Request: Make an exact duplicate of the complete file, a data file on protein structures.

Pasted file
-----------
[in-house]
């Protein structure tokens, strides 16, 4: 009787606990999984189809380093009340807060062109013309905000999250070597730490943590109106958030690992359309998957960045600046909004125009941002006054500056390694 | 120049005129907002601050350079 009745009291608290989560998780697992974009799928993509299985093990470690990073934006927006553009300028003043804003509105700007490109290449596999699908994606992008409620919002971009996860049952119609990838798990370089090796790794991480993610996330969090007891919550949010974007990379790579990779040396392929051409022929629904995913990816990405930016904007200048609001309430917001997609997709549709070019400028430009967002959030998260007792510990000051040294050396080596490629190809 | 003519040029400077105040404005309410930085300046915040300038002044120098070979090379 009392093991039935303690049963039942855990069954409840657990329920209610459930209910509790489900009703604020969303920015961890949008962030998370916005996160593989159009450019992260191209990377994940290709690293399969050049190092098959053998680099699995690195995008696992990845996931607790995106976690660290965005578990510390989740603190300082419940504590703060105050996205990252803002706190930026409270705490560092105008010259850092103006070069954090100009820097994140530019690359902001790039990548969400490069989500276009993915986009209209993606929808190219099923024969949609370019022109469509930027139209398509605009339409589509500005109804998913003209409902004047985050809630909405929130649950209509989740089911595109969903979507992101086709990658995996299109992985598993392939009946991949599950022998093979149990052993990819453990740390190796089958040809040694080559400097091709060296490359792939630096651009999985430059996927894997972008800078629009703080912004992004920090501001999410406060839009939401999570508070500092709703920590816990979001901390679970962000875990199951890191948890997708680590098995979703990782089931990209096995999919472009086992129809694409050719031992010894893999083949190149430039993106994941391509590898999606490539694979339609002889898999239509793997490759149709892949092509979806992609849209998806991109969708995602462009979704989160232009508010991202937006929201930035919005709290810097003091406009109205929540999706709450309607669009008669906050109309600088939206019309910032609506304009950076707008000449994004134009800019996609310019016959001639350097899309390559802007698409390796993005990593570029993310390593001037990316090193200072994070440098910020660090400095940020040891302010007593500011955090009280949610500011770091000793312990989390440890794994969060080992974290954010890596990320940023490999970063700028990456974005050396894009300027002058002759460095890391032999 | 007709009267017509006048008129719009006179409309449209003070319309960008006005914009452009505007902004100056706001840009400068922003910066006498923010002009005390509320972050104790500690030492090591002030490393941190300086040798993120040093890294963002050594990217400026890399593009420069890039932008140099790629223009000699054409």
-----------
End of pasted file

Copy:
[in-house]
């Protein structure tokens, strides 16, 4: 009787606990999984189809380093009340807060062109013309905000999250070597730490943590109106958030690992359309998957960045600046909004125009941002006054500056390694 | 120049005129907002601050350079 009745009291608290989560998780697992974009799928993509299985093990470690990073934006927006553009300028003043804003509105700007490109290449596999699908994606992008409620919002971009996860049952119609990838798990370089090796790794991480993610996330969090007891919550949010974007990379790579990779040396392929051409022929629904995913990816990405930016904007200048609001309430917001997609997709549709070019400028430009967002959030998260007792510990000051040294050396080596490629190809 | 003519040029400077105040404005309410930085300046915040300038002044120098070979090379 009392093991039935303690049963039942855990069954409840657990329920209610459930209910509790489900009703604020969303920015961890949008962030998370916005996160593989159009450019992260191209990377994940290709690293399969050049190092098959053998680099699995690195995008696992990845996931607790995106976690660290965005578990510390989740603190300082419940504590703060105050996205990252803002706190930026409270705490560092105008010259850092103006070069954090100009820097994140530019690359902001790039990548969400490069989500276009993915986009209209993606929808190219099923024969949609370019022109469509930027139209398509605009339409589509500005109804998913003209409902004047985050809630909405929130649950209509989740089911595109969903979507992101086709990658995996299109992985598993392939009946991949599950022998093979149990052993990819453990740390190796089958040809040694080559400097091709060296490359792939630096651009999985430059996927894997972008800078629009703080912004992004920090501001999410406060839009939401999570508070500092709703920590816990979001901390679970962000875990199951890191948890997708680590098995979703990782089931990209096995999919472009086992129809694409050719031992010894893999083949190149430039993106994941391509590898999606490539694979339609002889898999239509793997490759149709892949092509979806992609849209998806991109969708995602462009979704989160232009508010991202937006929201930035919005709290810097003091406009109205929540999706709450309607669009008669906050109309600088939206019309910032609506304009950076707008000449994004134009800019996609310019016959001639350097899309390559802007698409390796993005990593570029993310390593001037990316090193200072994070440098910020660090400095940020040891302010007593500011955090009280949610500011770091000793312990989390440890794994969060080992974290954010890596990320940023490999970063700028990456974005050396894009300027002058002759460095890391032999 | 007709009267017509006048008129719009006179409309449209003070319309960008006005914009452009505007902004100056706001840009400068922003910066006498923010002009005390509320972050104790500690030492090591002030490393941190300086040798993120040093890294963002050594990217400026890399593009420069890039932008140099790629223009000699054409």